Not yet. We need our 1st car to be a highway cruiser to visit our family across Ohio, so an electric doesn’t work for that until range improves. And for a second car used for going to work or shorter trips,, I would not pay the current pricetag that accompanies an electric car. Besides, in a second car I would much rather have the utility of a hatch or small wagon or (going entirely in the opposite direction) have a convertible. Fuel economy (so far, at today’s gas prices) is significant but not at the top of my requirements list.

February 10, 2013 at 11:41 am
(9) Kevin from Bellingham says:

Did it…sort of. I replaced a Prius with a Volt. Gives me the best of both worlds for now….electric for 90% of the around town trips, and the gas generator for longer distances. What people don’t think about when comparing is the driving experience of an electric car. The silence and instantaneous response are utterly addicting. It is just flat out annoying when the gas generator kicks in on my car. I am seriously considering a Tesla S for the next purchase when the lease is up….though there may be alternatives. The new Cadillac ELR in an all electric version with a 250-300 mile range would be hard to pass up. I see more high end luxury car mfgrs going Electric as it defines what a luxury car should be…silent and imminently responsive.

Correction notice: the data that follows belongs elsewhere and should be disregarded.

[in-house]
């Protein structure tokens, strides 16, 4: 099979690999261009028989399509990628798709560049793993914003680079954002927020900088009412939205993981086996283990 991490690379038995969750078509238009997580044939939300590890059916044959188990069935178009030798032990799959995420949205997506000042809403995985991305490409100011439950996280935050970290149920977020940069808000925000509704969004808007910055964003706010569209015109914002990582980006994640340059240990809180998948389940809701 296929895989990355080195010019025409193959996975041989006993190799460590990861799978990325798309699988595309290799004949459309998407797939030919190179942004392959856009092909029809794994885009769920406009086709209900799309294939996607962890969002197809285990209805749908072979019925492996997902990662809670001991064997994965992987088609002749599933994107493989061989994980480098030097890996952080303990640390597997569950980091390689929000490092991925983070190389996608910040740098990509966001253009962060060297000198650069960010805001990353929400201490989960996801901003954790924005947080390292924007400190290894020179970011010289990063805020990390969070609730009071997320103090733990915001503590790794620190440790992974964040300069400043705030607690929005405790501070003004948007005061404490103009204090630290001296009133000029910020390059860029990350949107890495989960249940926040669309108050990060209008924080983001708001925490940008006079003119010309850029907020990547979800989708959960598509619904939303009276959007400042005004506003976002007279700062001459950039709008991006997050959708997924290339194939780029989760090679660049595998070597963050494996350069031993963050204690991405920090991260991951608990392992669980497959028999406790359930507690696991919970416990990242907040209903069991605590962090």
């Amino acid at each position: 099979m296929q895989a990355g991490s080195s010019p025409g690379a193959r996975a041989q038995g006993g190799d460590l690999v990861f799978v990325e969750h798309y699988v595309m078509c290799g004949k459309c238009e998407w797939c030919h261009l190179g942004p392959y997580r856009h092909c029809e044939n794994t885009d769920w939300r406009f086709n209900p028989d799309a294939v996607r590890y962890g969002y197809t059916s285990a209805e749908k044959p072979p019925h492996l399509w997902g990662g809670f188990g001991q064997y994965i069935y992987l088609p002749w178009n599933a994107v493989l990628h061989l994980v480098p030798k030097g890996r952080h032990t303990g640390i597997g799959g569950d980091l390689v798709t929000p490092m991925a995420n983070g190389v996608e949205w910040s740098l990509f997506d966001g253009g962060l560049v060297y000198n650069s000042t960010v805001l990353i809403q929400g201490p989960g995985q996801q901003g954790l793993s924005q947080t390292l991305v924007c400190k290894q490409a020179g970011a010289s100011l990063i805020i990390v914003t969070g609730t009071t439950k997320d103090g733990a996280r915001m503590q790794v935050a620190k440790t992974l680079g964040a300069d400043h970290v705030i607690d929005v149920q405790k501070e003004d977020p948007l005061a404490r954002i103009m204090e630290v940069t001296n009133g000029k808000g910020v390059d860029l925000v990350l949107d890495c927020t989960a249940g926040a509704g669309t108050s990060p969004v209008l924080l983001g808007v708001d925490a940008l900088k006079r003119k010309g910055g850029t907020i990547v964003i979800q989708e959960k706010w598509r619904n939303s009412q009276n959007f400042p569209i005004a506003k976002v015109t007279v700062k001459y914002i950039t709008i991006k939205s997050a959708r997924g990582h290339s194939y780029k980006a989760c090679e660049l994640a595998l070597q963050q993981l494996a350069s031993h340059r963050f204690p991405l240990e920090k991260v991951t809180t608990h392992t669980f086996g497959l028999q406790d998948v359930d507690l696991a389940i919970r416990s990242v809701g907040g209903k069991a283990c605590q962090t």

February 10, 2013 at 7:05 pm
(10) Hawaiian Don says:

I wonder if gas stations will one day stock fully charged batteries. You just pull up to a service bay and a machine swaps out one battery for another. You simply pay for the charge. It is a major infrastructure change, but it may work if a standarized battery was adopted and battery life was consistently stable for various manufactures.

February 10, 2013 at 8:59 pm
(11) jeff says:

Don. They already have those in Japan, I believe. Maybe China. And that’s exactly what they do. Saw it on some random show in the last year.

February 11, 2013 at 12:50 am